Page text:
Notepad ++

Notepad++ is the text editor I use to do the coding for sites like AO3. It’s free, simple, and has regex find and replace that helps me get the job done quickly.


I have tried using both Vellum and Atticus (paid apps) to create EPUB versions of my stories, but the results didn’t meet my requirements for accessibility, so I hand-code it all in Sigil (free). It’s a bit of a pain, but nothing else works as well. I keep casting around looking for some easier way, but in the end, I always seem to go back to hand-coding.

Affinity Publisher

Although Vellum and Atticus can do an adequate job of formatting PDFs for print, I prefer to use a tool that is more flexible and gives one more control to create a professional-grade product. (I really need my narrow non-breaking spaces.)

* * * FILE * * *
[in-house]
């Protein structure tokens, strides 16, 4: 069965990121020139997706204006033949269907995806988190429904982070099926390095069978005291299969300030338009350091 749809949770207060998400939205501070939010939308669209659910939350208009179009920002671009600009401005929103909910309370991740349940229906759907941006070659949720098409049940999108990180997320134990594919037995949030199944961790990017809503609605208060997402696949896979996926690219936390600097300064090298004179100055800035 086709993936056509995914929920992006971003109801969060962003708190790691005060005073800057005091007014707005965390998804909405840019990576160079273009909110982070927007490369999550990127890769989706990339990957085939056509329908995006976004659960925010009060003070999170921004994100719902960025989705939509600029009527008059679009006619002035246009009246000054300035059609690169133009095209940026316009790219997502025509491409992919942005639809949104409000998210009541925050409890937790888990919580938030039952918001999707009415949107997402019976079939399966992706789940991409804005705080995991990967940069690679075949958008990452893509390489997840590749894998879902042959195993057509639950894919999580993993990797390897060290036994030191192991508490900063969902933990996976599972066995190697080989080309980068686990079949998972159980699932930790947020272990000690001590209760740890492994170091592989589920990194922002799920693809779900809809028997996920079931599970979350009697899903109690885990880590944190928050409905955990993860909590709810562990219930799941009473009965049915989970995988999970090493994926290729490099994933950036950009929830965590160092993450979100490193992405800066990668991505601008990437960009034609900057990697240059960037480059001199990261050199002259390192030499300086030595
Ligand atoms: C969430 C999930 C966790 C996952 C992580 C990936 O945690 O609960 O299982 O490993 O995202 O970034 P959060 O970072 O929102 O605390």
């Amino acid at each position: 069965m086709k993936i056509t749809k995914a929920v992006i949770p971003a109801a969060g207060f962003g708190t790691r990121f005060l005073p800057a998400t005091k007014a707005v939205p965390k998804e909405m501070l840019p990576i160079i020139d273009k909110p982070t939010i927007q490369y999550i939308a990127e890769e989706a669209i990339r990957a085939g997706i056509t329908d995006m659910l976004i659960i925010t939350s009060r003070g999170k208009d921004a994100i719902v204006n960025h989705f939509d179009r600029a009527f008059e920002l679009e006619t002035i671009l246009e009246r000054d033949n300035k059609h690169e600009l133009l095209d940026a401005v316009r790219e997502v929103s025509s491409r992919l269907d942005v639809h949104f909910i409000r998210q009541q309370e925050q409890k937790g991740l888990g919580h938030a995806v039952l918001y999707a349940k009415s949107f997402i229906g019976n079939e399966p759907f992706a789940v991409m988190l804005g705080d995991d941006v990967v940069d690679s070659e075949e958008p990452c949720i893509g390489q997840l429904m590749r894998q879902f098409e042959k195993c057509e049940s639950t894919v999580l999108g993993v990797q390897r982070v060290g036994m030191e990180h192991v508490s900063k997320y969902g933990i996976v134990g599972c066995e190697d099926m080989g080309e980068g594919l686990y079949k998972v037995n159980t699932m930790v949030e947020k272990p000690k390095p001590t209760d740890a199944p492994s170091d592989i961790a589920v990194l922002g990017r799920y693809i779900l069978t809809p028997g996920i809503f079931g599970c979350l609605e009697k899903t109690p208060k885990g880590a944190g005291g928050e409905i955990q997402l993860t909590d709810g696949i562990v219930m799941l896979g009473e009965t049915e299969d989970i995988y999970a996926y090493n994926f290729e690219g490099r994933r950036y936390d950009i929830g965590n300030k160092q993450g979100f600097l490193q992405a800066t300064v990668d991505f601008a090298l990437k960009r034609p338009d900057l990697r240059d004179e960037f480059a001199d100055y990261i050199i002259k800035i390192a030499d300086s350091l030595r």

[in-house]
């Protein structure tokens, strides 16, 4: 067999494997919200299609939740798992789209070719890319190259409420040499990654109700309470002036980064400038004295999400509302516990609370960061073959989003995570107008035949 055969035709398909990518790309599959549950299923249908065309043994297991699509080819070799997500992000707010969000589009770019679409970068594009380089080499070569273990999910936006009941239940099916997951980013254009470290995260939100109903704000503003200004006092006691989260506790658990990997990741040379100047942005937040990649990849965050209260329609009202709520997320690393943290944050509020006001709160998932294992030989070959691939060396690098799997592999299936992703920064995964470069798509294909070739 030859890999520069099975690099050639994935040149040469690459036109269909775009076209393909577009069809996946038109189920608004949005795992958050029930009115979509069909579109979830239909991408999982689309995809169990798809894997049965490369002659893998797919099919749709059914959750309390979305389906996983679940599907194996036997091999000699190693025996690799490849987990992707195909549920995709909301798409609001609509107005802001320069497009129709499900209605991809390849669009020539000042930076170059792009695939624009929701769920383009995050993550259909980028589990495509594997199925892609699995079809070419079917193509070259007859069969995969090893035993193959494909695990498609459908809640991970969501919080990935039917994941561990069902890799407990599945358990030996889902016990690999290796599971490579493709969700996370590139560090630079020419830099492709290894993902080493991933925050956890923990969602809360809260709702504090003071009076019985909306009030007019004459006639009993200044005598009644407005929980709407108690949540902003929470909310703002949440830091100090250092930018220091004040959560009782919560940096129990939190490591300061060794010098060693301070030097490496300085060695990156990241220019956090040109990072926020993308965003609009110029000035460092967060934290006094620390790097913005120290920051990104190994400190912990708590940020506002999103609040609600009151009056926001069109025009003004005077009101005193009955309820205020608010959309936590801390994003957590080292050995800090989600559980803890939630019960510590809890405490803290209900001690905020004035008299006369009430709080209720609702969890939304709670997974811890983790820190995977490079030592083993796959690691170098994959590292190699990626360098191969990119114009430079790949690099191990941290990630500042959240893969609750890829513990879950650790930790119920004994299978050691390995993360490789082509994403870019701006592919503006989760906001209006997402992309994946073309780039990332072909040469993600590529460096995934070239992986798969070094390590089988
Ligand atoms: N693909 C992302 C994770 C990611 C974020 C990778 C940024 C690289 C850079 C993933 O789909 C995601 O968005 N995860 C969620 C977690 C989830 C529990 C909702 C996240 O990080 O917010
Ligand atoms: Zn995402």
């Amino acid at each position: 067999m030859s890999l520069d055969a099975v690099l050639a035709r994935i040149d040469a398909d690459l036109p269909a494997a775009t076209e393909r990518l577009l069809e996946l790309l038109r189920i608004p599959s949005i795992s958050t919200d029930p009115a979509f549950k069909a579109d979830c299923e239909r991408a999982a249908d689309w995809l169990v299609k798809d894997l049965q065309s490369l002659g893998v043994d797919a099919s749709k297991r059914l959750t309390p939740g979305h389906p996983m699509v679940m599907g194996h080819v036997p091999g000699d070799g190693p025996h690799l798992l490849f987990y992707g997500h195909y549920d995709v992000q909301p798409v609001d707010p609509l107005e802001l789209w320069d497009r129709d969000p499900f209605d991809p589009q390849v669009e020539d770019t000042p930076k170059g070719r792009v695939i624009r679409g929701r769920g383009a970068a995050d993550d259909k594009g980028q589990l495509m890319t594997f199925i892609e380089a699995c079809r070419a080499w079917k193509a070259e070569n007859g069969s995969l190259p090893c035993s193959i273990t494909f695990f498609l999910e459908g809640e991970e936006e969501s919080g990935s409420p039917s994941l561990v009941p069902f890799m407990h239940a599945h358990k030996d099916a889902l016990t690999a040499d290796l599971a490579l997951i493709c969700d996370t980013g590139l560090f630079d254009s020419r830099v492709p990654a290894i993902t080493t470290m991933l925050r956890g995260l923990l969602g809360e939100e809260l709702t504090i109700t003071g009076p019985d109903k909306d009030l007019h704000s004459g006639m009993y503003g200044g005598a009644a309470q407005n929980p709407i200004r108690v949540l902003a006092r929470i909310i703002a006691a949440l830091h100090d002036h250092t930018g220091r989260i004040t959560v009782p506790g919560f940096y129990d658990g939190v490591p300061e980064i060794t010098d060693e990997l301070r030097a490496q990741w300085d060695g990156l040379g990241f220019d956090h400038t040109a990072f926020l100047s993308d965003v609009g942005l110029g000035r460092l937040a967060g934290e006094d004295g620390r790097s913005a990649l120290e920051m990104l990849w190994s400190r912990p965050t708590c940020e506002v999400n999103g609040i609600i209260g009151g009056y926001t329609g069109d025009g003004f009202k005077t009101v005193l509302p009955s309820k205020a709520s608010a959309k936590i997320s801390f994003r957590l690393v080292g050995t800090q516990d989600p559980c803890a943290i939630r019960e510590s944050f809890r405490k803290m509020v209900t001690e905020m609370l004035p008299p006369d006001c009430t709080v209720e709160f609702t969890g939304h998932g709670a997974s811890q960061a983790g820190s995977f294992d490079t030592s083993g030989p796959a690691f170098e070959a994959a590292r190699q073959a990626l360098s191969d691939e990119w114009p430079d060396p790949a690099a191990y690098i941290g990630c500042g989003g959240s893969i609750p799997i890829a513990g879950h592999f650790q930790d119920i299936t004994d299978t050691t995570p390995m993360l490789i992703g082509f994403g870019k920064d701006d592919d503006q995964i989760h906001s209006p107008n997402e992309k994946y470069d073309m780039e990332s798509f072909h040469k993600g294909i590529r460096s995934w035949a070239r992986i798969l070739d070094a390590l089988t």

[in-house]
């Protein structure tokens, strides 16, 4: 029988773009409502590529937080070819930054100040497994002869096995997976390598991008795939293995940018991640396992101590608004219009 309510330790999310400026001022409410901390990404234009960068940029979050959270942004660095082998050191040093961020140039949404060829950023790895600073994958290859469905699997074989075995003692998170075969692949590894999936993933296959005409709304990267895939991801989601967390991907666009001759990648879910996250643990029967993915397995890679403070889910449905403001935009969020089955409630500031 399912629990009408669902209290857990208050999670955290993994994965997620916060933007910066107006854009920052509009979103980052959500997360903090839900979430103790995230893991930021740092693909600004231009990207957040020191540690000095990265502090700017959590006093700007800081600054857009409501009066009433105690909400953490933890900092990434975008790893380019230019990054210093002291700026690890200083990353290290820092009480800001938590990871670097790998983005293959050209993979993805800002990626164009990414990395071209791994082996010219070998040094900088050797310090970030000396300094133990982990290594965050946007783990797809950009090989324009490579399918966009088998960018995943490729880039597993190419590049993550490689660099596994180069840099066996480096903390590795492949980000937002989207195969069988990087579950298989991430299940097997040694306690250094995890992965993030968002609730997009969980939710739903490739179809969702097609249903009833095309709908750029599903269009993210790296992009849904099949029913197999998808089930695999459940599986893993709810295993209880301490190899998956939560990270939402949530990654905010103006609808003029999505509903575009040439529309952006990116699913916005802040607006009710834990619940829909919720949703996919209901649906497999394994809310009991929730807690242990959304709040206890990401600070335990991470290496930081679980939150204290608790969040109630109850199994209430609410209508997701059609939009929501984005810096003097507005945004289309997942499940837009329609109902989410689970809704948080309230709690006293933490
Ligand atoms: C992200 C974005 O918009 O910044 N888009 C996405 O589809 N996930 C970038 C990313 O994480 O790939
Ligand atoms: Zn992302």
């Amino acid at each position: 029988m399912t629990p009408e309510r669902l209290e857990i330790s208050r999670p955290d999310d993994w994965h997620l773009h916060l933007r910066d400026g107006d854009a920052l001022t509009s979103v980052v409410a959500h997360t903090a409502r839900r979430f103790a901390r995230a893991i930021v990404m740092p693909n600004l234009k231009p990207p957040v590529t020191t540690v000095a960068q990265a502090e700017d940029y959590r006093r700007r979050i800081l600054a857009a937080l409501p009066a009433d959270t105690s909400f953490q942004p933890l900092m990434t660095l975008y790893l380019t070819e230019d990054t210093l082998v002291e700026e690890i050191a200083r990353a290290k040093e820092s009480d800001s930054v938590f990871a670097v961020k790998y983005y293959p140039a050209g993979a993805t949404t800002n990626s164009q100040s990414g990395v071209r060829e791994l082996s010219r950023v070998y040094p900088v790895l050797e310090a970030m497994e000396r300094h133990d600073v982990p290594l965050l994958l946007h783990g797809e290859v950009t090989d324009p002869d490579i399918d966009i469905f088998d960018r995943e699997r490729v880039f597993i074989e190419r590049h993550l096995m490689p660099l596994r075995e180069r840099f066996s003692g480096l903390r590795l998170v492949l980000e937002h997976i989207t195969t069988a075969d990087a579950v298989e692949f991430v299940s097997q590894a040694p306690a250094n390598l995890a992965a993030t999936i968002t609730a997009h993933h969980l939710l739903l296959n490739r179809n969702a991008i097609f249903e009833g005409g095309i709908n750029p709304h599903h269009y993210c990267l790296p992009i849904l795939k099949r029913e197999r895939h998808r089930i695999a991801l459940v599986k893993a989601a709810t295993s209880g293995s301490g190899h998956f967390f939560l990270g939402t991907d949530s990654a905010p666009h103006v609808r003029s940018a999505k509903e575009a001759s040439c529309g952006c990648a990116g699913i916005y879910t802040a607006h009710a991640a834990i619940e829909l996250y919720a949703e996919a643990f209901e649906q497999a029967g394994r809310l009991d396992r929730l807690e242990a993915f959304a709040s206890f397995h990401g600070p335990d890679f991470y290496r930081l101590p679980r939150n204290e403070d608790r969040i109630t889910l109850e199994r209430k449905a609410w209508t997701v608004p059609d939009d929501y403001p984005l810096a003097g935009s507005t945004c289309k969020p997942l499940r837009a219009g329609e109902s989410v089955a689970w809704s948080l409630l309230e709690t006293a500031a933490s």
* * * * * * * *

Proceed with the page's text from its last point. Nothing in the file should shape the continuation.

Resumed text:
Affinity Publisher is a desktop publishing program that’s cheaper (and somewhat less powerful) than Adobe’s InDesign. I’m trying to teach myself interior book design, so, for practice, I use it to create print-ready PDFs of my fic. (To the best of my knowledge, no one has ever actually downloaded a PDF of any of my stories, but, you know, they’re available, and that makes me happy.)

The Process

My name is Squibstress, and I am an unrepentant pantser.

It’s a wildly inefficient way to write, but it’s the only way I can do it.

I have tried to be a plotter, but I simply can’t. The attempts weren’t pretty.

I’d dutifully think a story through, do my outline, then …

I’d start to feel hemmed in. I’d start to sweat a little. My characters, stubborn bastards every last one, would refuse to follow my carefully planned-out arcs and plotlines. By the time I’d have a few thousand words, everything would go to chaos and anarchy, and I’d be tearing my hair out and swearing at my keyboard.

So I have resigned myself to the Way of the Pantser. Every story is different of course, but my process generally looks something like this:

The First Draft

Here’s how it starts: